Bridging the culture gap

Dallas ISD Arabic language interpreter and tutor Michael Woodruff wears many hats. Although his job includes tutoring and interpreting for students from Arabic speaking countries, Woodruff often goes above and beyond his duties for students. In the five years he’s worked for the district, he’s often the initial point of contact for Arabic-speaking families and students, who almost become like extended family members. 

“When things happen outside school and after the bell has rung for the day, and we all go home, I am still the first person that comes to mind for a lot of these families,” said Woodruff. 

Woodruff often finds himself bridging the communication gap between families and school staff and agencies outside of the district. 

He is always willing to take a call or show up for his students outside of his work hours, because he understands the challenges that come from not knowing the language or culture. 

Through his work as a tutor, Woodruff helps students and their families get acclimated to the district. 

“The aim is to get the students up to a proficient level in English that enables them to receive a world class education,” he said. “This is done with a few visits a week that usually last about 45 minutes per session. Kids are like sponges. They usually get here after resettling in the Dallas area and are ready and eager to absorb everything, from the new schools to the new language and culture they experience.”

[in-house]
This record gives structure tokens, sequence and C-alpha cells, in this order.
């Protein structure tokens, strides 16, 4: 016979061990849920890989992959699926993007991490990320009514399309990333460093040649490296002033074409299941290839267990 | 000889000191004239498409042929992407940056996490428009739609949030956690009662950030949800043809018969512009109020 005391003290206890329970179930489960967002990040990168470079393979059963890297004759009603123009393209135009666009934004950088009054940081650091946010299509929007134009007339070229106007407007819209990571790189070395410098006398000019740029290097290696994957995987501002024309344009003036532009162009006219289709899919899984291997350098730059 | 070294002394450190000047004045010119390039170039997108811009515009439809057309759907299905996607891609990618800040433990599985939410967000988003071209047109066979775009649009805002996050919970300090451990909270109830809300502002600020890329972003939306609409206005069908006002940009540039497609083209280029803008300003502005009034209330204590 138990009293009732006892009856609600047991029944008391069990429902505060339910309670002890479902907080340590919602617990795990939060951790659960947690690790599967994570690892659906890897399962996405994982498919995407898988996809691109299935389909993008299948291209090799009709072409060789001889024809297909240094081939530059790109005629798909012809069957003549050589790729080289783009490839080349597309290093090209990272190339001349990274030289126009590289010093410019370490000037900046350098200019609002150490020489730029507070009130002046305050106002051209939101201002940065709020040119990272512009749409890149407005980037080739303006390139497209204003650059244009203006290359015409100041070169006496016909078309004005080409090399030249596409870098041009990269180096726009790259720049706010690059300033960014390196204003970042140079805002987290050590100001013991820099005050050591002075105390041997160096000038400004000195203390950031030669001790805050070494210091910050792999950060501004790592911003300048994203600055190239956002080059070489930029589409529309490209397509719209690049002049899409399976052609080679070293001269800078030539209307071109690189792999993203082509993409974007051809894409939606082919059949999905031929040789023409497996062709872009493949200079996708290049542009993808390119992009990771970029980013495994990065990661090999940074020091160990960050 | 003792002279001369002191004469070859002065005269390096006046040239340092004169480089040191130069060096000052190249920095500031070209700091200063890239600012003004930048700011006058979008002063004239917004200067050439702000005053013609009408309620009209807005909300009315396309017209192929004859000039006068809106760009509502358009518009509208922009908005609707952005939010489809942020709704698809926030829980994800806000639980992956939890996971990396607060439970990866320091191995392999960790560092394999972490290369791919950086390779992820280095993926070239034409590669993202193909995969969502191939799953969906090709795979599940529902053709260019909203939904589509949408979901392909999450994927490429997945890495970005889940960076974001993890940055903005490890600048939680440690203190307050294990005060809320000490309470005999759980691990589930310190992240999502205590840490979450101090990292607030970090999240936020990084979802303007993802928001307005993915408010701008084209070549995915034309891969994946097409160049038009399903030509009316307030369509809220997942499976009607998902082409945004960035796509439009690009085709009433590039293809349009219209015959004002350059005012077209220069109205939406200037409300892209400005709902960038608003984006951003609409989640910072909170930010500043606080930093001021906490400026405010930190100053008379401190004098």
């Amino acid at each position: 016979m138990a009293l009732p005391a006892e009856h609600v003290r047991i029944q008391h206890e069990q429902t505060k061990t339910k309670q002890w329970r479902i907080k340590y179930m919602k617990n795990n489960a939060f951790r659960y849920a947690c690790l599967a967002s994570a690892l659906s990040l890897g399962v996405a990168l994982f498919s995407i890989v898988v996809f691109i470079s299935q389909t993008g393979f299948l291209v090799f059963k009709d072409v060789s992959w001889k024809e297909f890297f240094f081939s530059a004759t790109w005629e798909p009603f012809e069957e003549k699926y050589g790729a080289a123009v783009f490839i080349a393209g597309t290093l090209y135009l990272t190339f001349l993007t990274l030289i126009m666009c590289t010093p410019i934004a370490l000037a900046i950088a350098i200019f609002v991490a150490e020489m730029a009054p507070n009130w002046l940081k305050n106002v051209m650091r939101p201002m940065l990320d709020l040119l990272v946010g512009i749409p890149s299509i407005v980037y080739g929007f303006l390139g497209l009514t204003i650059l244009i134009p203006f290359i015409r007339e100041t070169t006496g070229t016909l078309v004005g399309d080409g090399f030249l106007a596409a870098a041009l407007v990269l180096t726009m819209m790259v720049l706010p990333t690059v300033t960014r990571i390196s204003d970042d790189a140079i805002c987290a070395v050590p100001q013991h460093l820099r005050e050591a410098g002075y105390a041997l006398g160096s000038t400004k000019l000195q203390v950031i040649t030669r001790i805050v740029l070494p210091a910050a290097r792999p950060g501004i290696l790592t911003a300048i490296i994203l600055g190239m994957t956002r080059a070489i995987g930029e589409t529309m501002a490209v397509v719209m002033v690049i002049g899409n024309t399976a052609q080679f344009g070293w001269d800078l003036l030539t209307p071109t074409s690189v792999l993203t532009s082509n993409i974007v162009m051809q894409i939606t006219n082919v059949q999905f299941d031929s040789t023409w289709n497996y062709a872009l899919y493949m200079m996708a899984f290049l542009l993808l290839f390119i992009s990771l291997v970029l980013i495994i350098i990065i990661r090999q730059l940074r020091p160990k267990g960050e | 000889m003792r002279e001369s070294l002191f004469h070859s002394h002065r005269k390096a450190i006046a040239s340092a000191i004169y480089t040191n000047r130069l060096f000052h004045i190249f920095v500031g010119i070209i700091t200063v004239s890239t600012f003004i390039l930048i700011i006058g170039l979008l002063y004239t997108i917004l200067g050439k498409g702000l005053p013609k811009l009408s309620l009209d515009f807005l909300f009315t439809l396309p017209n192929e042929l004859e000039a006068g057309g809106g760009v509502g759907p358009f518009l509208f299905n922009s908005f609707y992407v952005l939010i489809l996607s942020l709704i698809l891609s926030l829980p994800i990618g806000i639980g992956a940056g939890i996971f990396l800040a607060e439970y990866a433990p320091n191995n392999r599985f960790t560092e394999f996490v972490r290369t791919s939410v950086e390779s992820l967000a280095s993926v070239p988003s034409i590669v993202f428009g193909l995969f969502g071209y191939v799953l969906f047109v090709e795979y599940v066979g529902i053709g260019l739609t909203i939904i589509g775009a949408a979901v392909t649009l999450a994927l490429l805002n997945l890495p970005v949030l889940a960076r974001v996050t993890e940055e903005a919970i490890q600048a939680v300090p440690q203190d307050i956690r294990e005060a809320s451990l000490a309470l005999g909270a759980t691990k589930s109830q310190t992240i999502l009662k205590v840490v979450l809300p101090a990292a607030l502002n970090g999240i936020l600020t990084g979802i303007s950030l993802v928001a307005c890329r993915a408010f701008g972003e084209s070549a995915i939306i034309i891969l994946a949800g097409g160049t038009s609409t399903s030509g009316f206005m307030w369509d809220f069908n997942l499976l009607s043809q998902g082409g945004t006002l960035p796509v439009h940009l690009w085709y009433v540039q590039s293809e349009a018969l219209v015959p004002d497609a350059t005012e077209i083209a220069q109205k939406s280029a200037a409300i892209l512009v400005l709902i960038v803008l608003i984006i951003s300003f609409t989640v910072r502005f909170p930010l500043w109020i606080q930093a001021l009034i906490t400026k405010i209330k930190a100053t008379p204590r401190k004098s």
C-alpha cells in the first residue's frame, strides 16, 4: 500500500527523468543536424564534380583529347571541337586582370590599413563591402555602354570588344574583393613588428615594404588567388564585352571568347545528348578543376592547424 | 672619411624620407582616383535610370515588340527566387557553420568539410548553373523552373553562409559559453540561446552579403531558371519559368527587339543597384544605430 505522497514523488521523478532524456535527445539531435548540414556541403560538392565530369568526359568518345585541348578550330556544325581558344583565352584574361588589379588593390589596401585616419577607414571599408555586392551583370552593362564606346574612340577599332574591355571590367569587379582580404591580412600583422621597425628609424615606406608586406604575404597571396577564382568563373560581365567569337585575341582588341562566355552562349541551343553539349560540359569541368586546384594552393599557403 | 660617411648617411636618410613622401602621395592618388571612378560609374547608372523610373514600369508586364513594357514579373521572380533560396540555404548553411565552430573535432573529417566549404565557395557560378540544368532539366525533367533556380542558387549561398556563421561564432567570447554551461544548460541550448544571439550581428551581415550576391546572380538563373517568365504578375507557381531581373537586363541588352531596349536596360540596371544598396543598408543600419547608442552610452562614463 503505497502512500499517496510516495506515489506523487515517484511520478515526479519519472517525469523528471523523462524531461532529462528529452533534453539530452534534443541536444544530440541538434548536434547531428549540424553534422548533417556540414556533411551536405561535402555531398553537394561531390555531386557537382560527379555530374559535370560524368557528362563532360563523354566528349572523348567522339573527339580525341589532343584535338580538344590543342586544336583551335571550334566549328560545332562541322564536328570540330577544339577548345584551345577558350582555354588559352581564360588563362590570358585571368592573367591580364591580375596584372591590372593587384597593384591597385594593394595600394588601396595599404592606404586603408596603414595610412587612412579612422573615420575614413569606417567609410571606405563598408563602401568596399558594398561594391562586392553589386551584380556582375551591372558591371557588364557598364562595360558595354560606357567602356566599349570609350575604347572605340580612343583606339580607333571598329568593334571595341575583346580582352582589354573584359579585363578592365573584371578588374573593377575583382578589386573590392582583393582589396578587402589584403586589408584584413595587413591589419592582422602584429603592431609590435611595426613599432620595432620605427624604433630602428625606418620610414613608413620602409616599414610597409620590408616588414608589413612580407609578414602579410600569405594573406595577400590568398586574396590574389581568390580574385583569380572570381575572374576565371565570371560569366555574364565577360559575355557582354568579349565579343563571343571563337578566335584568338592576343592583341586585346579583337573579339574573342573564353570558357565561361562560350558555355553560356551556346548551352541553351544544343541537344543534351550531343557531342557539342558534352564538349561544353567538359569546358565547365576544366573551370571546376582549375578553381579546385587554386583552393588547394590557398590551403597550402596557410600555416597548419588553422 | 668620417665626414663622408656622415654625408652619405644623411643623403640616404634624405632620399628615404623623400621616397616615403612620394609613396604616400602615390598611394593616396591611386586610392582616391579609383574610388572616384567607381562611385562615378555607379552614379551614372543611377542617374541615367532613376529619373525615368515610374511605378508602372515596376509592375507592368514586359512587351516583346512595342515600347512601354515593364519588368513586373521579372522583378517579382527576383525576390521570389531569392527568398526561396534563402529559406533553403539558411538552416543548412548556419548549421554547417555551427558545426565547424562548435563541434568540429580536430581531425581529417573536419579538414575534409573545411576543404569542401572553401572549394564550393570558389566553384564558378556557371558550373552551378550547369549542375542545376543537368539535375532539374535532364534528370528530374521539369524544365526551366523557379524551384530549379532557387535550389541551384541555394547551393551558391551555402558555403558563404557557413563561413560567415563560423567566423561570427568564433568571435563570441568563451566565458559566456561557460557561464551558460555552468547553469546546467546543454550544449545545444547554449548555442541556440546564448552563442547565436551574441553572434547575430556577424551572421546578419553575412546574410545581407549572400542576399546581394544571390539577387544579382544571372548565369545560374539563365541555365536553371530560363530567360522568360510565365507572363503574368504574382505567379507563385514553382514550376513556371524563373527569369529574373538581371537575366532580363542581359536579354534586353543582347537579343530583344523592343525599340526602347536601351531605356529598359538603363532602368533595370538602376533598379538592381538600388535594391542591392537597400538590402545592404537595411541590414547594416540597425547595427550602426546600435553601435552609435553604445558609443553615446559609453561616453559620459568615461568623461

One of the advantages of being a tutor is having the opportunity to work with the students individually or in small groups, which allows Woodruff  to get to know them not only on an academic basis, but as individuals. 

“As an interpreter, I help school staff understand where a student is coming from,” he said. “You get to know the family quite well. You see the struggles they face, and the uncertainty of parents who wonder if they made the right decisions for their children.” 

Through his work, Woodruff is able to witness the impact he has not only on the lives of his students, but also their families. 

“You see the parents over the course of a few meetings begin to realize that everyone  that is involved with their children’s education here in Dallas ISD wants nothing but for them to succeed and to offer the support they need to do so,” he said. 

Woodruff regularly encourages his students to join extracurricular activities, such as soccer games, music recitals or competing in the Special Olympics. But he doesn’t stop at making suggestions. No matter the activity, you can catch Woodruff cheering the students on.  

“I myself have been the person that needed that help at one time, in a new country with a new language and culture to learn,”he said. “It feels amazing being able to be that person now for children and parents.”

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